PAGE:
In 1974 I was 13-years old, living in Fort Worth, dreaming of marrying Rod Stewart. Every night I would go to bed with a transistor radio under my pillow, listening to John Records Landecker's "Boogie Check" on a weak signal all the way from WLS-AM in Chicago—what seemed like a world away.
While my William Monnig Middle School friends wanted to become teachers or actresses, I wanted to be in radio.
My favorite local radio station was KFJZ-AM. My best friend Tracey and I were dedicated listeners. We knew every song on the weekly hit list, and probably attempted to win every single call-in contest they ran. On one particular afternoon, after hearing the seemingly constant sound of a busy signal, I was "lucky caller number five," and picked up The Sweet’s Desolation Boulevard album. I’ll never forget it when Christopher Haze, the 3-6:00 p.m. jock, told me to stand by, because he was actually putting me on the radio. I nearly froze when he asked me what my favorite station was – but there I said it, in my best Metroplex twang, for all of Dallas/Fort Worth to hear – “K-F-J-Z!”
Everyone at Monnig religiously listened to Mark Stevens. He had the coveted 6-10 p.m., shift, and was considered Fort Worth radio royalty. His daughter, Kimmie, was in my class, and by default, was easily the coolest girl in school, due to the parental celebrity factor.
The Mark Stevens show featured sidekick favorite, Biff Burns. In between Chicago, Paul McCartney and Grand Funk, the two would banter back and forth - Mark playing the straight man, to Biff’s bumbling goof, with the perfect punch line at the end of every bit.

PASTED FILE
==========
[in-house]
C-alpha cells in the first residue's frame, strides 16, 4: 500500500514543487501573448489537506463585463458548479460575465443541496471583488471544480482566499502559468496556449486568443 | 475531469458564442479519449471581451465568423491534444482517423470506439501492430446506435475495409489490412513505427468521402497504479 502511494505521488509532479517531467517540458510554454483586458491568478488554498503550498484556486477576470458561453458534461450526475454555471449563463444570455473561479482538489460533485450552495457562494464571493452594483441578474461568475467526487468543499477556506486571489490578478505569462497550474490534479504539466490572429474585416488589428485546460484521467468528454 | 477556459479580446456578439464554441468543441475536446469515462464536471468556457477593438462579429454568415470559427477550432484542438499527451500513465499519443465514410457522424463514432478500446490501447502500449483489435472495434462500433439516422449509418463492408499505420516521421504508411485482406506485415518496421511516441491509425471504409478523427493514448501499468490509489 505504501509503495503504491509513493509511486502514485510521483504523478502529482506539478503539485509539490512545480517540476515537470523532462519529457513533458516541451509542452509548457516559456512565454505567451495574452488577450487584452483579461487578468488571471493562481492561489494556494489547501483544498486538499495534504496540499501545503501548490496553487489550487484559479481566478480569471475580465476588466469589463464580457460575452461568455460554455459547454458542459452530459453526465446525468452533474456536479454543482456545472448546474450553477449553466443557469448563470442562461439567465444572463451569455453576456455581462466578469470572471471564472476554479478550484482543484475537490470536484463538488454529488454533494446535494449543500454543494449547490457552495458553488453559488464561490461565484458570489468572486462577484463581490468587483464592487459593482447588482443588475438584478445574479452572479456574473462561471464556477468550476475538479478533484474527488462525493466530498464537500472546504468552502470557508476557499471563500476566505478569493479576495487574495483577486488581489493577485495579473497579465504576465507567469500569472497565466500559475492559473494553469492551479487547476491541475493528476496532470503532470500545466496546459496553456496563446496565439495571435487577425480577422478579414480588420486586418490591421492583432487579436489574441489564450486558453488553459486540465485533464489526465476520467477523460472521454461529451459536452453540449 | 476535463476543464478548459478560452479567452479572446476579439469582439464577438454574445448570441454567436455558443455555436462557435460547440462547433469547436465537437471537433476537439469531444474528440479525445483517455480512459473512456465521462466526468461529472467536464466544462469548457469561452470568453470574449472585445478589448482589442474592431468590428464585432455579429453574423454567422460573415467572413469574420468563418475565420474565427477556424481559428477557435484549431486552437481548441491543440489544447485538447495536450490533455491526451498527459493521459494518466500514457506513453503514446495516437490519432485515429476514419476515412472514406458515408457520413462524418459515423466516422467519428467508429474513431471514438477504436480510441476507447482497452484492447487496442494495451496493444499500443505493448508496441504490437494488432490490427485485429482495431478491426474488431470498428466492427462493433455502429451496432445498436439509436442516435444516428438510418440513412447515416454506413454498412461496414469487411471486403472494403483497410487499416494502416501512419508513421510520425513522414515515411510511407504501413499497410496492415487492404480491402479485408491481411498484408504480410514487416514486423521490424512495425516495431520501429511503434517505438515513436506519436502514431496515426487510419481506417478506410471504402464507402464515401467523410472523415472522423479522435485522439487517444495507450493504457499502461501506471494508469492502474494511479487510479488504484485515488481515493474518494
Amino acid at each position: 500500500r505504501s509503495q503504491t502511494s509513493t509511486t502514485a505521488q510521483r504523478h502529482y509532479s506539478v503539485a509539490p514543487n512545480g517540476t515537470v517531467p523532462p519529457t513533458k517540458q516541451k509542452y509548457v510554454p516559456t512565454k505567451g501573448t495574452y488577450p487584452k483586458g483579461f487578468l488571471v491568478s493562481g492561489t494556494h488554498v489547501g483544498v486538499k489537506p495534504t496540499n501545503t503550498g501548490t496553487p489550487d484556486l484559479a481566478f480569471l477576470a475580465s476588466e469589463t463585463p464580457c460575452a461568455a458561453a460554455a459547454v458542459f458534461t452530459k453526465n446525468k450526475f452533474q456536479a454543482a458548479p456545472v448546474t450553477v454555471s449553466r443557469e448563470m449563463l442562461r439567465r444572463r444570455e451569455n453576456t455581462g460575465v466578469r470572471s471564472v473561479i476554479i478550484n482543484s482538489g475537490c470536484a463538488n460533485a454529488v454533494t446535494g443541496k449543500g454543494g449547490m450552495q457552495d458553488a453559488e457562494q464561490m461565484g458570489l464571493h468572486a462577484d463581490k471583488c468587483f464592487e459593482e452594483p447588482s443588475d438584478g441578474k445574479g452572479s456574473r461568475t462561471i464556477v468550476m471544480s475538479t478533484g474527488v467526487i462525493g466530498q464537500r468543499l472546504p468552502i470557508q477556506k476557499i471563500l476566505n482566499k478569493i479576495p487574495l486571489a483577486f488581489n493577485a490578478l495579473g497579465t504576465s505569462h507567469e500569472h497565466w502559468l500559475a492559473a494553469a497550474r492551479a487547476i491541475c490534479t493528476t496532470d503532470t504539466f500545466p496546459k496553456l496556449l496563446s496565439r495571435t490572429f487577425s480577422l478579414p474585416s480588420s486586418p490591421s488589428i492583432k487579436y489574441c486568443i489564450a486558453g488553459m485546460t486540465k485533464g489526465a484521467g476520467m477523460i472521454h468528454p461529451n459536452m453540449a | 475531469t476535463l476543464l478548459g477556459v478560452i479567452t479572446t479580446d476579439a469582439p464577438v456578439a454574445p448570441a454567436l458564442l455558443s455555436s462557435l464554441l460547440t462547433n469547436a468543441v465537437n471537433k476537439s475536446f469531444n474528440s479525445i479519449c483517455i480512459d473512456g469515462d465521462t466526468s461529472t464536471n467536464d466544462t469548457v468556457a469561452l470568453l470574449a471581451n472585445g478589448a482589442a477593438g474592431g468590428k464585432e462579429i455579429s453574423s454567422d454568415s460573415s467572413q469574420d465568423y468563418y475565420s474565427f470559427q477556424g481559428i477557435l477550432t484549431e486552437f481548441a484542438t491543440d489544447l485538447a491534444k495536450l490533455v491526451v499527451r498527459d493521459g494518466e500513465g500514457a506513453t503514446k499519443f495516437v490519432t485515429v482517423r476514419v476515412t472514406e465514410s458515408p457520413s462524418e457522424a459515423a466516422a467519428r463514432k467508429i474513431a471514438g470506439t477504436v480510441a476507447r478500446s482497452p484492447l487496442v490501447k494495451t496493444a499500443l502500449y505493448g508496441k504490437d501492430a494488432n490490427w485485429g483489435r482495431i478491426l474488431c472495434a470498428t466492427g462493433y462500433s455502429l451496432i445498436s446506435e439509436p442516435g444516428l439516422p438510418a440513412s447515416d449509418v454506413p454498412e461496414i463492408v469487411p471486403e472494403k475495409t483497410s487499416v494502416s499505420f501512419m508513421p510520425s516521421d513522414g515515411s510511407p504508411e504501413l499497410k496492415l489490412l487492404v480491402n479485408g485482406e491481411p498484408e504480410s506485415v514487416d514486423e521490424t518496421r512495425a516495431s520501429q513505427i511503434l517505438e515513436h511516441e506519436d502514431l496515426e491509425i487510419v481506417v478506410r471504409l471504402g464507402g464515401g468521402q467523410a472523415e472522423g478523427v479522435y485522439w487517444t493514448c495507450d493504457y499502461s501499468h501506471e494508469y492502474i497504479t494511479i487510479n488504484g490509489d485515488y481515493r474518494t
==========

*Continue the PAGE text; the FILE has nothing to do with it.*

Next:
(Recording made by holding my Sears portable recorder
condenser mic, up to my transistor radio)
After Mark Stevens wrapped up, L. (Larry) Shannon would take over the airwaves. Call it junior high naiveté, but it never dawned on me, until probably 20 years later, that Biff Burns was actually Shannon. I guess that was the wonderful thing about radio back then.
One night I called Larry Shannon to request a song (probably “Life is a Rock”). He said he would play it, and then, instead of hanging up, he asked what my name was and where I went to school. I told him, and then he literally opened the door – he asked what I wanted to be when I got out of school. You know that scene in “A Christmas Story” when Ralphie’s mom asks him what he wants for Christmas? Yeah, it was like that – a golden opportunity. I told him I wanted to be in radio.
“Hang on a second, let me get into this next record,” he said.
For the next 30 minutes, through segued songs, weather forecasts, and commercial breaks, we talked about radio. The conversation, in between the “stay in school” message, hit the highs and the lows of life as a disc jockey. “You’re going to have to work a lot of overnight shifts in this business, but it’s worth it to get your foot in the door,” he said. I absorbed every sentence. I would call him again, a couple of months later, to tell him that I was moving to Oklahoma, and that I wouldn’t forget him taking the time to talk to me that night.
Five years later I got my first gig – changing out reel-to-reel tapes at a “beautiful music” station, in Pueblo, Colorado. Yes, it was the overnight shift – but I had my foot in the door.